Postings abroad included the U. S. embassies at Copenhagen and Ottawa early in his career, followed by service as first secretary of embassy at London in the 1950s, counselor of embassy at Ankara, 1960-1964, and deputy chief of mission and chargé at Embassy Tel Aviv, 1964-1968.
During the period through the mid-1970s, alternating service abroad with postings in Washington, as is more or less usual for Foreign Service officers, Bill held such positions as desk officer for Canada, staff member on the National Security Council (during two different tours, 1951-1953 and 1968-1969), officer in charge of United Kingdom and Irish affairs, 1956-1957, deputy director of British Commonwealth and Northern European Affairs, 1957-1959, and deputy assistant secretary of state, 1969-1973. Additionally, he attended the NATO Defense College in Paris and the National War College in Washington, D. C. His career culminated with appointment as U. S. ambassador to the Central African Republic from 1973 to 1975.
Active in retirement in lecturing, writing, and civic affairs, Bill has a special interest in the United Nations Association. He and his wife, Mary, live only a stone’s throw from the University of North Carolina campus.
Robert W. Mattox
Recently promoted to Director of Information Systems in the Department of State’s Office of Foreign Missions, Robert has been with the Department since 1980. At that time, having just completed requirements for a B. A. at American University in Washington in International Affairs, he began service as an administrative assistant (he later earned a master’s degree from the same university). His functional title at State now is supervisory systems analyst in computer operations. As one of our technical advisors, he has proven to be of great assistance in getting American Diplomacy off the ground.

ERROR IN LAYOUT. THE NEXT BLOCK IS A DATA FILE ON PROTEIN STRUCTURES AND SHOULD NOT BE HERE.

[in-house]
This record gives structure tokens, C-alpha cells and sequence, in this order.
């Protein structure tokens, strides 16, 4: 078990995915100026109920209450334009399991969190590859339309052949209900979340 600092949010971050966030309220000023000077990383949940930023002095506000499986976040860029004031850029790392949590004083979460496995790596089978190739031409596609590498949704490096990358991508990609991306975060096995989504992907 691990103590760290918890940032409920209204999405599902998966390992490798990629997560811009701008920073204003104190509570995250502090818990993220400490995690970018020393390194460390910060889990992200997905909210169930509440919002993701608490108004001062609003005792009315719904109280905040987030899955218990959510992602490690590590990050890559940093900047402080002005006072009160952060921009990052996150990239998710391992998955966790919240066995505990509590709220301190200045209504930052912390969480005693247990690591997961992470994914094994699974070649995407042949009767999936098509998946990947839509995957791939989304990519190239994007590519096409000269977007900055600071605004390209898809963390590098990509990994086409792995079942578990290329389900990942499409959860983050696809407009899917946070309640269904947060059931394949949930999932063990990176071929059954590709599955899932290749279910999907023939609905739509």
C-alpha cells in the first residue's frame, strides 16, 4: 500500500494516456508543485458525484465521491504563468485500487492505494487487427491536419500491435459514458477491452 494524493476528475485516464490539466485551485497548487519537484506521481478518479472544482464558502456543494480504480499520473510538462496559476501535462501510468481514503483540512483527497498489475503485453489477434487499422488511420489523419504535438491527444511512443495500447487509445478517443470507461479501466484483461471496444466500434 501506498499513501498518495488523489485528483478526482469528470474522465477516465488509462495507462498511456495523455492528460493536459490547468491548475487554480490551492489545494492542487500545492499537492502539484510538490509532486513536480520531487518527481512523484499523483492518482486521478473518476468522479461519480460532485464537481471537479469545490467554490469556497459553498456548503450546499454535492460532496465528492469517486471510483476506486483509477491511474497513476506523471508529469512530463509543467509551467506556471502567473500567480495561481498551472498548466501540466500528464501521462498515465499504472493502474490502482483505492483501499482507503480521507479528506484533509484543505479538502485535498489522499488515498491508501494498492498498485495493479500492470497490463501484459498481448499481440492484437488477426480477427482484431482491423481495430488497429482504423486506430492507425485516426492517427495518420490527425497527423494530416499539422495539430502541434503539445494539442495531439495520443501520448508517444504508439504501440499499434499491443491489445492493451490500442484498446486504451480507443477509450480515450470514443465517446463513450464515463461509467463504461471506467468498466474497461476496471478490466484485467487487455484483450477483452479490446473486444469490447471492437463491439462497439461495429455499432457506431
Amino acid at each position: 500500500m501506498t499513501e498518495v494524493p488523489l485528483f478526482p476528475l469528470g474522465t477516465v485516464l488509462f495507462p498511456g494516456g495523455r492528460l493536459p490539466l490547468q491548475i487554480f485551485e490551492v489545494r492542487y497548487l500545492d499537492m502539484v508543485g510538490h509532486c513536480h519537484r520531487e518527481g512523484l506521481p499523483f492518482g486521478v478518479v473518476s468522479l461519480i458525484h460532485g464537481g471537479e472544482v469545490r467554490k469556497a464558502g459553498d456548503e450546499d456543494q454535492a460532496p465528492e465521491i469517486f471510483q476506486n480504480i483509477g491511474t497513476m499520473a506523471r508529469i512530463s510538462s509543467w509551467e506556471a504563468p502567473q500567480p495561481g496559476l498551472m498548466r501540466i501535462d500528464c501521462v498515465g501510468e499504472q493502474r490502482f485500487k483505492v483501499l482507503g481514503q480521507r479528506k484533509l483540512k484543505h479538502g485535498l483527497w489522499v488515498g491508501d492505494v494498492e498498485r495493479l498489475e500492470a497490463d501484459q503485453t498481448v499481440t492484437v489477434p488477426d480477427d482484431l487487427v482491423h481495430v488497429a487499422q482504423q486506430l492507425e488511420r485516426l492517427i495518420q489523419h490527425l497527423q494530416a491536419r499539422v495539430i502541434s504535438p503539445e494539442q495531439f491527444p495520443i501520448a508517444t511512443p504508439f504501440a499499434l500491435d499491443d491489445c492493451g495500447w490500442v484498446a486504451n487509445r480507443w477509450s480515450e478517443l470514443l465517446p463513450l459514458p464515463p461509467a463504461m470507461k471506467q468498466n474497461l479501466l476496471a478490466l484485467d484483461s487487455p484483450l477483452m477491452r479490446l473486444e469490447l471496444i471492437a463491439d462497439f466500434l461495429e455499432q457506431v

Robert grew up in the U. S. Foreign Service, the son of yours truly, the editor of this journal. Born in 1958 in France at Neuilly-sur-Seine, near Paris, he has lived for extended periods of time in France, Portugal, Brazil, and Nepal. He and his wife, Johara, have traveled widely in parts of the world perhaps too numerous to mention here. They live in Washington, D. C.